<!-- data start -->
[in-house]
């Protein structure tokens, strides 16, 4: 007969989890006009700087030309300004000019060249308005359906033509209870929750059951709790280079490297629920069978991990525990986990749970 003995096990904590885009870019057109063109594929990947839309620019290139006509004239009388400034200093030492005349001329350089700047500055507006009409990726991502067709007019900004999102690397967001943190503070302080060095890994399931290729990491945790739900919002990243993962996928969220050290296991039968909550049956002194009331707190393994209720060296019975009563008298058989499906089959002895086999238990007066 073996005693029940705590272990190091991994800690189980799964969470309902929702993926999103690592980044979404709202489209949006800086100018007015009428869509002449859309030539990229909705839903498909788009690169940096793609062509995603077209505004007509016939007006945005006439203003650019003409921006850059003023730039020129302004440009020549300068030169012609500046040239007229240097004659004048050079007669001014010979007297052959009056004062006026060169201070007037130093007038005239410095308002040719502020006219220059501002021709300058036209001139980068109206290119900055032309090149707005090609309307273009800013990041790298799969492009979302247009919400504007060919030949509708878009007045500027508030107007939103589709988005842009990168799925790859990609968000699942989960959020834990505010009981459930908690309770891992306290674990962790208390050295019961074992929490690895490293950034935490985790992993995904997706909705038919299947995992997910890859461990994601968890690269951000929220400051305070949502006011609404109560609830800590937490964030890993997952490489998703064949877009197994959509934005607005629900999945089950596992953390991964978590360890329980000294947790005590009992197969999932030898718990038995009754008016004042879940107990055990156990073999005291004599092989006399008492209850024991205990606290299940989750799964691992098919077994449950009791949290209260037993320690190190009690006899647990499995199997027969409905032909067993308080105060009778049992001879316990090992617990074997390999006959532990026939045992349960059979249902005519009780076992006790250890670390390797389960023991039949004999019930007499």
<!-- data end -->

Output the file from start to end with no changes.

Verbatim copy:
[in-house]
């Protein structure tokens, strides 16, 4: 007969989890006009700087030309300004000019060249308005359906033509209870929750059951709790280079490297629920069978991990525990986990749970 003995096990904590885009870019057109063109594929990947839309620019290139006509004239009388400034200093030492005349001329350089700047500055507006009409990726991502067709007019900004999102690397967001943190503070302080060095890994399931290729990491945790739900919002990243993962996928969220050290296991039968909550049956002194009331707190393994209720060296019975009563008298058989499906089959002895086999238990007066 073996005693029940705590272990190091991994800690189980799964969470309902929702993926999103690592980044979404709202489209949006800086100018007015009428869509002449859309030539990229909705839903498909788009690169940096793609062509995603077209505004007509016939007006945005006439203003650019003409921006850059003023730039020129302004440009020549300068030169012609500046040239007229240097004659004048050079007669001014010979007297052959009056004062006026060169201070007037130093007038005239410095308002040719502020006219220059501002021709300058036209001139980068109206290119900055032309090149707005090609309307273009800013990041790298799969492009979302247009919400504007060919030949509708878009007045500027508030107007939103589709988005842009990168799925790859990609968000699942989960959020834990505010009981459930908690309770891992306290674990962790208390050295019961074992929490690895490293950034935490985790992993995904997706909705038919299947995992997910890859461990994601968890690269951000929220400051305070949502006011609404109560609830800590937490964030890993997952490489998703064949877009197994959509934005607005629900999945089950596992953390991964978590360890329980000294947790005590009992197969999932030898718990038995009754008016004042879940107990055990156990073999005291004599092989006399008492209850024991205990606290299940989750799964691992098919077994449950009791949290209260037993320690190190009690006899647990499995199997027969409905032909067993308080105060009778049992001879316990090992617990074997390999006959532990026939045992349960059979249902005519009780076992006790250890670390390797389960023991039949004999019930007499």